It has not only been businesses that have been subjected to pressure from activists over the proposed Stop Online Piracy Act (SOPA) in the U.S. The Obama administration has also received petitions asking it to oppose the legislation. The White House released a statement late last week with its response.
The letter was signed by Victoria Espinel, Intellectual Property Enforcement Coordinator at Office of Management and Budget, Aneesh Chopra, U.S. Chief Technology Officer, and Howard Schmidt, Special Assistant to the President and Cybersecurity Coordinator for National Security. It addresses three key bills currently under debate: SOPA, the Protect IP Act, and the Online Protection and Digital Enforcement (OPEN) Act.
The letter addresses several key points and illustrates what the White House “will and will not support”. Among the issues mentioned are:
- freedom of expression – The White House says it will not support a law that inhibits it. The laws should be designed to only target foreign sites beyond U.S. jurisdiction that are engaged in activities “clearly prohibited” under current U.S. laws.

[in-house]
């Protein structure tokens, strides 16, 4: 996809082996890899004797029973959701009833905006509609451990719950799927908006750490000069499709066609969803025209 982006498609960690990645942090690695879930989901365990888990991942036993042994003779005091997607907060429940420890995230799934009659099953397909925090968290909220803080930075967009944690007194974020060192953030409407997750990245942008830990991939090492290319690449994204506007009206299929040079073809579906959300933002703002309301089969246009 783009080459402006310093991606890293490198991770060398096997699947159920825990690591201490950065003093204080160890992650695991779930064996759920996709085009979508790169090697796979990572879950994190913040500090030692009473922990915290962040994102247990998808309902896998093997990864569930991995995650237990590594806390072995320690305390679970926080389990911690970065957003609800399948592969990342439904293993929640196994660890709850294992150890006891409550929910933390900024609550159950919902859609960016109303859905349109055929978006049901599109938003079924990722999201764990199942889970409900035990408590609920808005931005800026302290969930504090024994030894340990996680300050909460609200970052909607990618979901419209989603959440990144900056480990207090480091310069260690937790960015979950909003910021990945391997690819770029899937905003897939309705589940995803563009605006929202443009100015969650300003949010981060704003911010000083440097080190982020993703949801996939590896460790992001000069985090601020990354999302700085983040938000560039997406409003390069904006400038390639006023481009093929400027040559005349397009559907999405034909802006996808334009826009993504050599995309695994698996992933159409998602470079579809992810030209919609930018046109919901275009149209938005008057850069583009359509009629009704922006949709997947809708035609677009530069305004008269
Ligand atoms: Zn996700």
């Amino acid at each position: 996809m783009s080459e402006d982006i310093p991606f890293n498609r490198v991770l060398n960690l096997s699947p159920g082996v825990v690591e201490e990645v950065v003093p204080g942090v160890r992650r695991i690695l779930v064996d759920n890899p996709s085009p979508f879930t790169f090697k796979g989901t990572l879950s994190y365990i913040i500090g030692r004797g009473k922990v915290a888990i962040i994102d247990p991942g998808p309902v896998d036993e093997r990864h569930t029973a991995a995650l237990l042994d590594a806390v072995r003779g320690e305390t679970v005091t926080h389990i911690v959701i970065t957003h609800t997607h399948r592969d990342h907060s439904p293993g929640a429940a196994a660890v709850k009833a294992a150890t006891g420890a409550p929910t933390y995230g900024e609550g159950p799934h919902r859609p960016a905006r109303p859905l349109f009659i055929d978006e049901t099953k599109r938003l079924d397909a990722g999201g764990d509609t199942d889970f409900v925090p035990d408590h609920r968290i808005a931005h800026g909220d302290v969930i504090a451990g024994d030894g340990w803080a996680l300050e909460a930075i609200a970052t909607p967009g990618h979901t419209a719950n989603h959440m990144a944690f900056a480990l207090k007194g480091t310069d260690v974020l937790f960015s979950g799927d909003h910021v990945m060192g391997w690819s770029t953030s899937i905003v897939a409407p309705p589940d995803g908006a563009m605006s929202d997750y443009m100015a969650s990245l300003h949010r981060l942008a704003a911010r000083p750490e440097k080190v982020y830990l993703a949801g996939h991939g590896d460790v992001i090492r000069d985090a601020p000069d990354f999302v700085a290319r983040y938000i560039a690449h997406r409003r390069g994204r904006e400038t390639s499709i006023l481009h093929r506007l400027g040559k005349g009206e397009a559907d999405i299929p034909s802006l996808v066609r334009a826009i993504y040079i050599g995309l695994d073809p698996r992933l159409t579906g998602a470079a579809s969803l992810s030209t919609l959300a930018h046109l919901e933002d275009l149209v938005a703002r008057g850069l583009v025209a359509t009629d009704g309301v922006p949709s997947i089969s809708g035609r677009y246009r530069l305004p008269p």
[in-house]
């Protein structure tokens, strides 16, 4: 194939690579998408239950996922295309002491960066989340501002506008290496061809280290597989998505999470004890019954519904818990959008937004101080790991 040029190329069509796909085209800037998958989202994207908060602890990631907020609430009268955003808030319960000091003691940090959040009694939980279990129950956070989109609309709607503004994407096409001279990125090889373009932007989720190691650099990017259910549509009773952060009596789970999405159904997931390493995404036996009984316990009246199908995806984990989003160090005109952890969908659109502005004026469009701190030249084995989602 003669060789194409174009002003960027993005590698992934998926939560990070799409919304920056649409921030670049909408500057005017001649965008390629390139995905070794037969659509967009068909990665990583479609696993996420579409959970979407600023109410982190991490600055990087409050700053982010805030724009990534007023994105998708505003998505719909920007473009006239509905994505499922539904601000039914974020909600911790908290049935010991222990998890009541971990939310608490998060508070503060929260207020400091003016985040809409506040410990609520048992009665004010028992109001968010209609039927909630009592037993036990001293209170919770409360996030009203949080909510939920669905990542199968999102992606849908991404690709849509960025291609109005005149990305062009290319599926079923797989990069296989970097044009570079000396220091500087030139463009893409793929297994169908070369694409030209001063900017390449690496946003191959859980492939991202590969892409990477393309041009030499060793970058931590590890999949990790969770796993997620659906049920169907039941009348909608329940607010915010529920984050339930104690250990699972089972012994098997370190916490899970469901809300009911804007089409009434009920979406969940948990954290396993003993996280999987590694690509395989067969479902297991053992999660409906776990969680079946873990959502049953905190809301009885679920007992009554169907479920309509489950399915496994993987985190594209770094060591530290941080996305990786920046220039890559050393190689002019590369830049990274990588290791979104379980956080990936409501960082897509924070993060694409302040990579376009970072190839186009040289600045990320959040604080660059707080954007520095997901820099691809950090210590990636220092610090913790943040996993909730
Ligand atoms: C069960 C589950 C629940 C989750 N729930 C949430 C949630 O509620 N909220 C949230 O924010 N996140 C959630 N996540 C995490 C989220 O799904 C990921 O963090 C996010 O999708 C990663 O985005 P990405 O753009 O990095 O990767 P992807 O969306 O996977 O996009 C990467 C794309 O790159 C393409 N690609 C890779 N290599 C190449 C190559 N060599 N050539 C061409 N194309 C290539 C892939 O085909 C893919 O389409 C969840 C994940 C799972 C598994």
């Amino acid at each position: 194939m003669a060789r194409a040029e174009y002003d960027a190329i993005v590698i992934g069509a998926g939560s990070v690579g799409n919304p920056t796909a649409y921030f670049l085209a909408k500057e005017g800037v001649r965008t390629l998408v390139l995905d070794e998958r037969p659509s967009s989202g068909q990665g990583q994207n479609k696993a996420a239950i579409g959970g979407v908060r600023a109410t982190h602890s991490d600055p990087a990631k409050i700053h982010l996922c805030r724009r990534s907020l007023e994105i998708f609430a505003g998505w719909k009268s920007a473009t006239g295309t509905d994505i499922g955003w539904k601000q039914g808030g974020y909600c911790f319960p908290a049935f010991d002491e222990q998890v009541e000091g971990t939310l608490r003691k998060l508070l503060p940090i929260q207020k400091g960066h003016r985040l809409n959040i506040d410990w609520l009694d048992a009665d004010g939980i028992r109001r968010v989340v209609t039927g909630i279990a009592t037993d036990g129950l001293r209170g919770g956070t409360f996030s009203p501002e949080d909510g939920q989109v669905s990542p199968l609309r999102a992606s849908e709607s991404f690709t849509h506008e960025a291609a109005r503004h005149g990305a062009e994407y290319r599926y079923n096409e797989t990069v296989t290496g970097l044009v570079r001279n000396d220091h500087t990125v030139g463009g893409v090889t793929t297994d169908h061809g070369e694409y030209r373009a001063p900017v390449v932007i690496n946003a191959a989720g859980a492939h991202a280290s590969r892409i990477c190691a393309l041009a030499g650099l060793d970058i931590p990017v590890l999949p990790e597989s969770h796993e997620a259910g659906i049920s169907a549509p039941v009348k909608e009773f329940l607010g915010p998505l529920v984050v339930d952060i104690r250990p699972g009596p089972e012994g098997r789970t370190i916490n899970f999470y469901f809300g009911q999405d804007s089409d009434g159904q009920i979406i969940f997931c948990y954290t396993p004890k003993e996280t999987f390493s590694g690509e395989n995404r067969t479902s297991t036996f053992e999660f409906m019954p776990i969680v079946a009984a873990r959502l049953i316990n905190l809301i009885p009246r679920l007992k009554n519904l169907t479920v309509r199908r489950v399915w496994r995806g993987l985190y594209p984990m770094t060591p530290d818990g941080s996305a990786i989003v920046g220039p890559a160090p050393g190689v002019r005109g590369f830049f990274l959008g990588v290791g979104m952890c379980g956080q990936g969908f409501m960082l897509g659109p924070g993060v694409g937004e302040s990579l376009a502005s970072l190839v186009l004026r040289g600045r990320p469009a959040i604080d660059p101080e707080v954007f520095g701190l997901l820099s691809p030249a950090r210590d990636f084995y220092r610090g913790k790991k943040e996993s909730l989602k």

- Cybersecurity – DNS should not be tampered with in such a way that it disrupts the flow of the Internet or creates security problems.
- Cooperation – All parties involved should cooperate to make the legislation work, rather than outright opposition to the bills.
The rest of the letter essentially defends the apparent necessity of new laws to fight piracy and defend intellectual property. It is important to note that even if the White House does not “support” a bill, that is no sure indication that the president will not sign it anyway, as was clear with the National Defense Authorization Act, which President Obama signed on New Year’s Eve. Therefore, this letter from the White House may not slow down efforts to oppose SOPA, Protect IP, or OPEN.